Next, there is an argument that candidates are fundamentally not very different from each other. This one is not so much of a concern to me. Both candidates do need to be close enough to the center to capture more voters. However, they would not be running if they were not trying to move the needle in their preferred direction. A bigger concern to me is that your voting group is not necessarily represented by the most popular candidate that they can muster. Political parties have favored candidates (you see how Bernie Sanders, Ron Paul, and Donald Trump were treated). Once elected, entrenched bureaucracies, unions, lobbyists, and protesters can overturn what people voted for. The policy outcomes are a far cry from the “will of the electorate”.
Again, this alone is not a reason not to contribute. Without libertarian leanings among the electorate, the outcome would be even worse. It might be enough to make you want to throw up your middle finger to the system. A lot of good that would do, right? But we can at least be clear about the limits of what we are doing when we participate.
Point blank, the only practical value in abstaining from the vote is to shock and offend starry-eyed fans of democracy. Non-voting is a protest, meant to provoke people to notice and (with luck) consider our views. In particular, we (as radical libertarian types) wish to dispel what I think we tend to see as a mythology that underlies democracy.
The first part of this mythology is that because democracy gives us all input into the government, it is tantamount to us giving our consent to be governed. To us, the only way the relationship would be consensual is if we could opt out entirely (and being free to leave the country doesn’t count). This one seems to be deeply rooted in people, and I’ve personally had very little success breaking through.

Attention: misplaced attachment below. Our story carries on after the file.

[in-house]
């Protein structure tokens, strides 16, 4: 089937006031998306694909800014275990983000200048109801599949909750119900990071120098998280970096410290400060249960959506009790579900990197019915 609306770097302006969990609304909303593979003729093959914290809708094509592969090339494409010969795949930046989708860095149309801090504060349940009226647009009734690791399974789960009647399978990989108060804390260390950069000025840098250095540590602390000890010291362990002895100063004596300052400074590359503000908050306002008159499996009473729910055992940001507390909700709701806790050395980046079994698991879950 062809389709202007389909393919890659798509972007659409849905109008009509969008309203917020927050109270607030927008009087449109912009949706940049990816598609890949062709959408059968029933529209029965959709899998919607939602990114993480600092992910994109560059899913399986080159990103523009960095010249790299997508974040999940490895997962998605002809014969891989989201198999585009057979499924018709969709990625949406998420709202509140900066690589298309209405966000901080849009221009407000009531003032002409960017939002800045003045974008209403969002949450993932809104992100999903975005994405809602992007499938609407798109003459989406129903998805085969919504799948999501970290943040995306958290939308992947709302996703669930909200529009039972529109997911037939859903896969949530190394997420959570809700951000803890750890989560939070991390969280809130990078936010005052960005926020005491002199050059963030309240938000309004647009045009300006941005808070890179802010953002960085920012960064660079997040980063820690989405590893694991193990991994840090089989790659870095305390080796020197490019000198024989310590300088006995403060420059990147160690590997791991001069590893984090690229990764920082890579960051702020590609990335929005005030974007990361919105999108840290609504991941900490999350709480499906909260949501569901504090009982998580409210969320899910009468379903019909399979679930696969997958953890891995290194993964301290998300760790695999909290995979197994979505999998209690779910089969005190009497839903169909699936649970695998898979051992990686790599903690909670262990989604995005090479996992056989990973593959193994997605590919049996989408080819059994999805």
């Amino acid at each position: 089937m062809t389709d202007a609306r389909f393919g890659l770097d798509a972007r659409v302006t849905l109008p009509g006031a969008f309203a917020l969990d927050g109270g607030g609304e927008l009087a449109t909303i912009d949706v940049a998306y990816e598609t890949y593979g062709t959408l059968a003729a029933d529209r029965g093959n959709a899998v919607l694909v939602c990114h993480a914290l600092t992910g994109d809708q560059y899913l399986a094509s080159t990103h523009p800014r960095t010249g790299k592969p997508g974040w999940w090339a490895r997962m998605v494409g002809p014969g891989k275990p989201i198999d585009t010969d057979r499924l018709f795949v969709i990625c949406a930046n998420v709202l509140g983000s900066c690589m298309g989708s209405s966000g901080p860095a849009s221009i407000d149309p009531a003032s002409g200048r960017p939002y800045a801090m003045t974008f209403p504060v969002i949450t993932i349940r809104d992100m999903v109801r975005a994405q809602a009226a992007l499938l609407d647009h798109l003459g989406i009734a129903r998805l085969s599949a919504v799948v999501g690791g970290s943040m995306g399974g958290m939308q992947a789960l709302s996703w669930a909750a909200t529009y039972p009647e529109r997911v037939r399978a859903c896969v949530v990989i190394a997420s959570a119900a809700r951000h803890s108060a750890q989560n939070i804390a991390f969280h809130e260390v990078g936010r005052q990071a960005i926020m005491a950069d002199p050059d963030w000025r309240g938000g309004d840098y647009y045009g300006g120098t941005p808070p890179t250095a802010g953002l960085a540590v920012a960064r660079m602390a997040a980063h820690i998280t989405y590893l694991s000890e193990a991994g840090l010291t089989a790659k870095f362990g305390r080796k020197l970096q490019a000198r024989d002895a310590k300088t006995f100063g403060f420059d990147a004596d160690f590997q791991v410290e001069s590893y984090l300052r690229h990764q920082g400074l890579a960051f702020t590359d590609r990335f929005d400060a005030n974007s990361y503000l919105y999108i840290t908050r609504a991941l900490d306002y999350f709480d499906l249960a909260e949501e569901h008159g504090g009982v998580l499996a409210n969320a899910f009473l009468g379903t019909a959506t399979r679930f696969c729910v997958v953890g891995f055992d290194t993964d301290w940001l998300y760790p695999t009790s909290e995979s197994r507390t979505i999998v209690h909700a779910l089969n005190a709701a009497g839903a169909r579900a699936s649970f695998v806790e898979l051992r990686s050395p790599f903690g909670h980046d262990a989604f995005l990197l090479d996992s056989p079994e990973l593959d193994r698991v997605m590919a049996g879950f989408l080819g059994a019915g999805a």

The second part of this mythology is that if only we were all civic minded and took time to be informed and voted, democracy would tend toward some sort of optimal policy. I’ll point to David Friedman (here and here) and Bryan Caplan for arguments against this from an economic perspective. What I will say here is that voting is not always the most effective way to shape the world around us, or even government policy.
For instance, if we imagine a ballot initiative to free the ride-for-hire economy from the Taxi industry, how many progressive voters would get on board? By contrast, how many progressives do you know who use Uber? (or, to be fair, have found themselves moving on to alternatives with better public images). We in the general public are not equipped to anticipate what might be a better option. Enterprising individuals breaking through and offering that option gave us a chance to try it out. And notably, this forced the hand of local governments to negotiate with Uber and Lyft and change their regulations.